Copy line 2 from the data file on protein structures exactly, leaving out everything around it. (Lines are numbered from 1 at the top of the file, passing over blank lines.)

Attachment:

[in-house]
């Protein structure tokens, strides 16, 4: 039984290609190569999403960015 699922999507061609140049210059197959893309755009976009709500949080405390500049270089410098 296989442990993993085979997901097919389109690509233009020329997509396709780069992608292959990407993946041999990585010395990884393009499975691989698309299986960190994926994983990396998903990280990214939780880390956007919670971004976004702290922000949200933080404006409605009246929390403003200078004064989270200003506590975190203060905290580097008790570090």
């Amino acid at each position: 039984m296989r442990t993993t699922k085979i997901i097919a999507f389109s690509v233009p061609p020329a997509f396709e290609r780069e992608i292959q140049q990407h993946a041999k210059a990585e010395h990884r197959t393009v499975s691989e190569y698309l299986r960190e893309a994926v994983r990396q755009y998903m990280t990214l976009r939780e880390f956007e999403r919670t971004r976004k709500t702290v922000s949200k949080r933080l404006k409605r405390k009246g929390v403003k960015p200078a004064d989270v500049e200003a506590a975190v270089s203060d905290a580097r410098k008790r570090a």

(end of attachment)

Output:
């Protein structure tokens, strides 16, 4: 039984290609190569999403960015 699922999507061609140049210059197959893309755009976009709500949080405390500049270089410098 296989442990993993085979997901097919389109690509233009020329997509396709780069992608292959990407993946041999990585010395990884393009499975691989698309299986960190994926994983990396998903990280990214939780880390956007919670971004976004702290922000949200933080404006409605009246929390403003200078004064989270200003506590975190203060905290580097008790570090």